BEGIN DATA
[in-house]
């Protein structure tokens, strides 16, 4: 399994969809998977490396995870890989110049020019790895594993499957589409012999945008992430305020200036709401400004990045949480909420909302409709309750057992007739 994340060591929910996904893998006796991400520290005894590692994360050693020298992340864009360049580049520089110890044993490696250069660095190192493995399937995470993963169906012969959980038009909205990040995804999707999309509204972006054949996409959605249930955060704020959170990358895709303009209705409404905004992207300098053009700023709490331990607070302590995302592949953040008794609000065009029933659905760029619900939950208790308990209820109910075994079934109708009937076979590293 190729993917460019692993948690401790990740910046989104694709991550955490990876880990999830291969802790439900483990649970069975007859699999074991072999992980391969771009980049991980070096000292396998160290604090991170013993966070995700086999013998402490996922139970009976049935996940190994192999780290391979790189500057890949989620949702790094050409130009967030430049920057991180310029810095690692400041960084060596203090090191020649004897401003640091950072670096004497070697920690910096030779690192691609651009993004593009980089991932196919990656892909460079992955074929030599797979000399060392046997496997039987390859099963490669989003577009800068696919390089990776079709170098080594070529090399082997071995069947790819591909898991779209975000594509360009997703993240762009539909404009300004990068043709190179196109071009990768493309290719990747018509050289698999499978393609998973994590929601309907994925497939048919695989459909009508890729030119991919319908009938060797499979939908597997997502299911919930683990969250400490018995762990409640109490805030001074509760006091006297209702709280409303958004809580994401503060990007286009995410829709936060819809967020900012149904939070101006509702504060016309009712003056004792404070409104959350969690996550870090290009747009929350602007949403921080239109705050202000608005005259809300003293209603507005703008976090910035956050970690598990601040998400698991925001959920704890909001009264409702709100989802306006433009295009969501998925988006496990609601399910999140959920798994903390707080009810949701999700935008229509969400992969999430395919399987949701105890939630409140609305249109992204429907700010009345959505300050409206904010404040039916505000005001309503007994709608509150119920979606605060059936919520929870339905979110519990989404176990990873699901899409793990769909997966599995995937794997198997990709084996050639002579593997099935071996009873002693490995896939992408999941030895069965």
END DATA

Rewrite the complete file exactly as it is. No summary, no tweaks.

[in-house]
């Protein structure tokens, strides 16, 4: 399994969809998977490396995870890989110049020019790895594993499957589409012999945008992430305020200036709401400004990045949480909420909302409709309750057992007739 994340060591929910996904893998006796991400520290005894590692994360050693020298992340864009360049580049520089110890044993490696250069660095190192493995399937995470993963169906012969959980038009909205990040995804999707999309509204972006054949996409959605249930955060704020959170990358895709303009209705409404905004992207300098053009700023709490331990607070302590995302592949953040008794609000065009029933659905760029619900939950208790308990209820109910075994079934109708009937076979590293 190729993917460019692993948690401790990740910046989104694709991550955490990876880990999830291969802790439900483990649970069975007859699999074991072999992980391969771009980049991980070096000292396998160290604090991170013993966070995700086999013998402490996922139970009976049935996940190994192999780290391979790189500057890949989620949702790094050409130009967030430049920057991180310029810095690692400041960084060596203090090191020649004897401003640091950072670096004497070697920690910096030779690192691609651009993004593009980089991932196919990656892909460079992955074929030599797979000399060392046997496997039987390859099963490669989003577009800068696919390089990776079709170098080594070529090399082997071995069947790819591909898991779209975000594509360009997703993240762009539909404009300004990068043709190179196109071009990768493309290719990747018509050289698999499978393609998973994590929601309907994925497939048919695989459909009508890729030119991919319908009938060797499979939908597997997502299911919930683990969250400490018995762990409640109490805030001074509760006091006297209702709280409303958004809580994401503060990007286009995410829709936060819809967020900012149904939070101006509702504060016309009712003056004792404070409104959350969690996550870090290009747009929350602007949403921080239109705050202000608005005259809300003293209603507005703008976090910035956050970690598990601040998400698991925001959920704890909001009264409702709100989802306006433009295009969501998925988006496990609601399910999140959920798994903390707080009810949701999700935008229509969400992969999430395919399987949701105890939630409140609305249109992204429907700010009345959505300050409206904010404040039916505000005001309503007994709608509150119920979606605060059936919520929870339905979110519990989404176990990873699901899409793990769909997966599995995937794997198997990709084996050639002579593997099935071996009873002693490995896939992408999941030895069965």